MATCH VERDICT: Brighton 3 Bolton Wanderers 1
ON a weekend when Brighton was preparing to host the Labour party conference, it was a Red Rose party of a different kind looking to its leader for a rallying cry on the south coast.
Ed Milliband and his colleagues are sure to have the recession top of their agenda over the next few days; Wanderers boss Dougie Freedman has his own deficit to deal with after an eighth Championship game without a win made it a worst start to a league campaign in more than a century.
Of course, the Scot has his own measures of austerity to deal with as he looks to build a side under the shadow of Financial Fair Play regulations and the credit rating of his squad slipped again at the American Express Community Stadium.
But his defiant post-match talk of withstanding any pressure on his position also saw him acknowledge the need to add to his ranks, and quickly, if Wanderers are to move away from the division’s back benches.
Whether the purse-strings at the Reebok can be stretched this week could prove vital ahead of what is surely now a must-win home clash with fellow strugglers Yeovil Town on Saturday.
The question facing Freedman is where to strengthen as priority. A third away game in a row shipping goals suggests the defence is in need of reinforcements and his chopping and changing at the heart of the defence is maybe an indication of his feelings.
But the frontline cannot be exempt from his thoughts as another game passed without a forward’s name on the scoresheet.
The recalled David Ngog did his best to correct that as he slid in to try to help on the own goal from David Lopez that gave the Whites the lead slightly against the run of play just before the half-hour at a ground where he rescued a late point last season.
But it was not until second-half substitutions after Brighton had turned the game on its head that home stopper Tomasz Kuszczak was forced into any real action.
And while you are not scoring at one end, there is always the danger lapses at the back can prove costly, as has become all-too familiar on the road for the Whites.
Even the most ardent of the 570 Wanderers fans that made the long trip to Sussex could not have imagined, however, there would be three such lapses in the space of five frenetic second-half minutes.
Despite being under pressure for much of the first period, Wanderers’ unchanged back line defended stoutly and stubbornly with two vital clearances from Matt Mills in the opening minutes with Alex Baptiste and David Wheater also getting their head into timely clearing action.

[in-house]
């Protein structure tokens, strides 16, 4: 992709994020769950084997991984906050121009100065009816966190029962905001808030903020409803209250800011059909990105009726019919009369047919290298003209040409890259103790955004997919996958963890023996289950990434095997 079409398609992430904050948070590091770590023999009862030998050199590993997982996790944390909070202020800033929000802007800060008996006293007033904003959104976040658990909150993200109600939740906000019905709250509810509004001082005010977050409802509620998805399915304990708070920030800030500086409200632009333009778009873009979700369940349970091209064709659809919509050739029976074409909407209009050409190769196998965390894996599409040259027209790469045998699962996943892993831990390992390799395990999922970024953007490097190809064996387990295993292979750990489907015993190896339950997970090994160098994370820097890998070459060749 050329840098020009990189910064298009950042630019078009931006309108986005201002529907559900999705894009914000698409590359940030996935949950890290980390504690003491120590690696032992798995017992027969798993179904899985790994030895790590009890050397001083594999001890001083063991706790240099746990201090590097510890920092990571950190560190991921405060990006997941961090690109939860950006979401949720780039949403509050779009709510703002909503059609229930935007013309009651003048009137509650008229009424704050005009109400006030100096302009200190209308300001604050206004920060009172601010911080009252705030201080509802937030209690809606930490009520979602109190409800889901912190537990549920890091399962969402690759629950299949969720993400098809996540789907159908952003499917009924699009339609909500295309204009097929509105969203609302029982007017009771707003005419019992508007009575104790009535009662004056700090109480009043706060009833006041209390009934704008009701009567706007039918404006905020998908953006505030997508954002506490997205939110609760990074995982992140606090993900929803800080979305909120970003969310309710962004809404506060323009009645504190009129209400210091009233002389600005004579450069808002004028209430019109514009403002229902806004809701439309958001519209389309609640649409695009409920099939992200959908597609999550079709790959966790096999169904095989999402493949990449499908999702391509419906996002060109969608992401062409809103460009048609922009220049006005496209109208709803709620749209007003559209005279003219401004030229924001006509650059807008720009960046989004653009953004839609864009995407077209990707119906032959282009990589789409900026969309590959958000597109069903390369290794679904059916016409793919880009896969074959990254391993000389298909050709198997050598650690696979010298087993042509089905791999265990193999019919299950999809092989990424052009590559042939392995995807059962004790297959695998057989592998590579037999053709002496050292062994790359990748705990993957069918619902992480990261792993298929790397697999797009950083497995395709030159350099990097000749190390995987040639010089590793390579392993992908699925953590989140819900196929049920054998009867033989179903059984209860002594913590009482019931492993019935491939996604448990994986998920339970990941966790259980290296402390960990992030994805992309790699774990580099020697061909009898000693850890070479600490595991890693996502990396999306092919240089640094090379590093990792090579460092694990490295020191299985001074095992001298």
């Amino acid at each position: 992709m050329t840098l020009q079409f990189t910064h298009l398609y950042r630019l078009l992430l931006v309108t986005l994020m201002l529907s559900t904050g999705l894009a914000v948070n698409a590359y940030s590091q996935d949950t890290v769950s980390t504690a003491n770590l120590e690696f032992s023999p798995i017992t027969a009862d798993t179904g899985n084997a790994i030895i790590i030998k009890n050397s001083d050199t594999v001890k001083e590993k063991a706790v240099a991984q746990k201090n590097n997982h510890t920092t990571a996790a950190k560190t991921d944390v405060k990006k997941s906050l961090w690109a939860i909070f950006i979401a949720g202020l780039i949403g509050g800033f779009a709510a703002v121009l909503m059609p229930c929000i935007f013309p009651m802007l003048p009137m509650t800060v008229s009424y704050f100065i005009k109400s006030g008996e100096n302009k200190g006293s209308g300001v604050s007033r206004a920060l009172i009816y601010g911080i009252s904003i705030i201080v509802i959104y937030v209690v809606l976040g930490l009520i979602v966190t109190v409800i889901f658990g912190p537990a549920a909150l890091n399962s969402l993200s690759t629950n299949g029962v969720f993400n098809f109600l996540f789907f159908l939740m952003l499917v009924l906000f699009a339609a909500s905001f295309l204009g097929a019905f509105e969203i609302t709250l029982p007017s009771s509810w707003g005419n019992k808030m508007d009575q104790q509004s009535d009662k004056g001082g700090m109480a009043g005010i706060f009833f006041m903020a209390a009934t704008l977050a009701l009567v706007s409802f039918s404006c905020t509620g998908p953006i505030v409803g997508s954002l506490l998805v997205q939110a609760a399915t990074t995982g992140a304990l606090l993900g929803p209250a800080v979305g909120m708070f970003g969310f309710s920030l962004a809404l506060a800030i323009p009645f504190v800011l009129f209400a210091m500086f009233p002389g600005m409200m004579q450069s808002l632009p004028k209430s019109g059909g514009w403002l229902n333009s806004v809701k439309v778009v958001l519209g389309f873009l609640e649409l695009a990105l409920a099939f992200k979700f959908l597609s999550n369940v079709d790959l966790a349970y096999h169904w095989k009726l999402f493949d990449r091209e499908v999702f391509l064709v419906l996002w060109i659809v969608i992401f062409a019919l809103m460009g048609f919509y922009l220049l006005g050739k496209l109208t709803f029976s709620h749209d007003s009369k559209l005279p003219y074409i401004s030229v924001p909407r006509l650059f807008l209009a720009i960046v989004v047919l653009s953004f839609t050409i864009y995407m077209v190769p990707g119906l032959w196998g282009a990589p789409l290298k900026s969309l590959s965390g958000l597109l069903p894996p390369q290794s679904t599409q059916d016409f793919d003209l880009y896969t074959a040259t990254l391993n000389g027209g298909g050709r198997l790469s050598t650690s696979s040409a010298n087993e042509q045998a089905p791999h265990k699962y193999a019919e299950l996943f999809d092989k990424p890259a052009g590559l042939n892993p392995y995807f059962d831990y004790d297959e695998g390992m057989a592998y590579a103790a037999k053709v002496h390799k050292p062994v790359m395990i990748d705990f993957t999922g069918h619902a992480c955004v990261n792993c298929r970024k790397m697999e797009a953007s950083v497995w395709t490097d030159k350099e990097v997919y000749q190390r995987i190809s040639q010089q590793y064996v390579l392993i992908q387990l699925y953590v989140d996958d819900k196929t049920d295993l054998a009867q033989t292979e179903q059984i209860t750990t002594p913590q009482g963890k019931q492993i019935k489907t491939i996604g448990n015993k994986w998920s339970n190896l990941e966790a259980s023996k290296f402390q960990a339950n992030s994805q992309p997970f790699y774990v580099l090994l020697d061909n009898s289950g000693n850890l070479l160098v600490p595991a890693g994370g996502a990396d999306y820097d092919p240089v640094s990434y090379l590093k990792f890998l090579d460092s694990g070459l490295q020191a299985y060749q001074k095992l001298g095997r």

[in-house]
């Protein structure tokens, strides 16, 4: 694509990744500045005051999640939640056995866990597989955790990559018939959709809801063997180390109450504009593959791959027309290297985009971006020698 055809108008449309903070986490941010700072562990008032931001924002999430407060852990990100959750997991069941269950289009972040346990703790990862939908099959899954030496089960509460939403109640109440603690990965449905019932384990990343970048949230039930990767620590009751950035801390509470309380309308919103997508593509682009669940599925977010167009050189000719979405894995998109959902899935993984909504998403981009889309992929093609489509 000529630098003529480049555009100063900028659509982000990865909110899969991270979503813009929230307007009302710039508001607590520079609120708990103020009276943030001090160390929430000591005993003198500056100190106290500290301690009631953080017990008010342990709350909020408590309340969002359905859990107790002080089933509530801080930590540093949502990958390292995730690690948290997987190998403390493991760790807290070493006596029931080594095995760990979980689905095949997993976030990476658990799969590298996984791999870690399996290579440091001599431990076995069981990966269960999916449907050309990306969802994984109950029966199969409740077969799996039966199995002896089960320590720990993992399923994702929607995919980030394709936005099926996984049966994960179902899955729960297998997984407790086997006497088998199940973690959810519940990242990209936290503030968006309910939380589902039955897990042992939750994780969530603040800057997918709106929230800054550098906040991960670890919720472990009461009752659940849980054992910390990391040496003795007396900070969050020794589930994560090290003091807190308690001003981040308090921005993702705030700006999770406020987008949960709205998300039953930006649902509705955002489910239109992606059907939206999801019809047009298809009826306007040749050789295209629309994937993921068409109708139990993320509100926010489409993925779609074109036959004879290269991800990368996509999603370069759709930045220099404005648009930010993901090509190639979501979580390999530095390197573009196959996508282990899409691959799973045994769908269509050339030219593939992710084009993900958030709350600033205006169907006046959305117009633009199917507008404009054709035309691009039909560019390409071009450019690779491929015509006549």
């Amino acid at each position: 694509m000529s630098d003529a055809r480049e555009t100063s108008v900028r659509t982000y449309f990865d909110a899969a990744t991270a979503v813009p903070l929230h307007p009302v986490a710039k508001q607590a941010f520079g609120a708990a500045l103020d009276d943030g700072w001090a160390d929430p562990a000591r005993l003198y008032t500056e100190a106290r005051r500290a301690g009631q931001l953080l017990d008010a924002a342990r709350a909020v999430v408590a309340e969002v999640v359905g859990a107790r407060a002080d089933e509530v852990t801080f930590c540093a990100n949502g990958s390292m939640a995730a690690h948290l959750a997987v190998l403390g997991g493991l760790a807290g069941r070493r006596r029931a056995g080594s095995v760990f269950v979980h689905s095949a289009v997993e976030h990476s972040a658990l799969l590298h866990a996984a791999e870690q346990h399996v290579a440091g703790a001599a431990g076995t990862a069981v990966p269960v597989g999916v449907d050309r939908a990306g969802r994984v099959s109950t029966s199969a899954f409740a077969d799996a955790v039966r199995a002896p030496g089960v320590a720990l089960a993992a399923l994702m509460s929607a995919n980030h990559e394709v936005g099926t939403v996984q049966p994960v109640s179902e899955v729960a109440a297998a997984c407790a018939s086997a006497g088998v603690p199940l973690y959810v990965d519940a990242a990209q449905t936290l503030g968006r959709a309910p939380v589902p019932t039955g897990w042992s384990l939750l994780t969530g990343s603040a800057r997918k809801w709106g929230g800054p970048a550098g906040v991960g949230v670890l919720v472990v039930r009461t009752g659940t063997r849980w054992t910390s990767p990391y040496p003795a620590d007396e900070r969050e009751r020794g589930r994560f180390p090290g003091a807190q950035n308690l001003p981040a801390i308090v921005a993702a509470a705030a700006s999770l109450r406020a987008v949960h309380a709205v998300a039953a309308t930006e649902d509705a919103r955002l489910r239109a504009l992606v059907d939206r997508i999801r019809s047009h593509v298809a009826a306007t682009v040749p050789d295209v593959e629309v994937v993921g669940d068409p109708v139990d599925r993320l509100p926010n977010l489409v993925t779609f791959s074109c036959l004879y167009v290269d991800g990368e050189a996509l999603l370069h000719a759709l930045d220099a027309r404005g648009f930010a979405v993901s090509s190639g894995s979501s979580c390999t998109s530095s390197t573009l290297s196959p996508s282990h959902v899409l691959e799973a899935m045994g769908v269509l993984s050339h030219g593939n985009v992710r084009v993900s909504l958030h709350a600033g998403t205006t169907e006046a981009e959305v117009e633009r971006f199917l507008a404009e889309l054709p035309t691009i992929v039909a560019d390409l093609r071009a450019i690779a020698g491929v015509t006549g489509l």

The only moment of concern came when Kazenga LuaLua’s piledriver left the crossbar shaking after hammering against the woodwork following the Whites opener.
Brighton looked up for it on a day designated “Spanish Day” at the Amex Stadium in honour of new boss Oscar Garcia.
But they were restricted to wide areas and as cross after cross was dealt with, Wanderers were standing up to their Spanish inquisition.
Coincidentally, it was a Spaniard who broke the deadlock but Lopez will not want to remember the deflection that diverted Chung-Yong Lee’s square ball into his own goal after a quick short corner from Chris Eagles.
Ngog had already had a golden chance when a Rohan Ince clearance hit Premier League referee Mike Jones, but he fluffed his lines.
He tried to make amends but it would go down as a Lopez own goal, despite the Frenchman’s best efforts.
Despite facing a Spanish Armada gaining territory, the Whites were relatively comfortable going in with their advantage at the midway point.
But it was a surrender of calamitous proportions early in the second half that saw the good ship Wanderers sunk.
First skipper for the day Jay Spearing, who had protected the defence well in tandem with Tim Ream, rashly caught Stephen Ward late wide on the left and to add insult to injury, the resulting free-kick from effervescent wide man LuaLua came off the Liverpudlian’s forehead to level it up.
The defensive siesta continued, particularly down the Whites’ left, as Will Buckley waltzed through to tee up Inigo Calderon, who found space away from Darren Pratley, to mark the occasion in the correct manner for the Spanish contingent in the home ranks.
Then, Buckley himself smartly turned inside past Ream to fire a left-footer past Adam Bogdan into the same far bottom corner.
How the men in red could have done with a defender of the stature of watching former England skipper Tony Adams out on the pitch to fire them up.
Boss Garcia’s Spanish Eyes were now shining brightly and the home fans were certainly “livin’ la vida loca” now.
And they took great delight in taunting Freedman – a former manager of their rivals Crystal Palace.
For Wanderers, a mad five minutes had them in a living hell and Freedman threw on Jermaine Beckford and Rob Hall, the two who had made way from the start, to try and inject some life into his side.
Hall did just that in what is now becoming a regular show of energy and positivity.
It inspired the team to push on, admittedly against a home side now coasting to the whistle.
Hall and Spearing, twice, forced Kuszczak into saves but it was too little too late again for Wanderers.
These are testing times for Freedman and his leadership is certainly facing a stern examination as we move into autumn.
Much like the Labour chief preparing for his party’s Brighton Conference, actions may speak louder than words in the coming weeks for the Whites boss.
How does it go again? Things can only get better. They have to, and sharpish.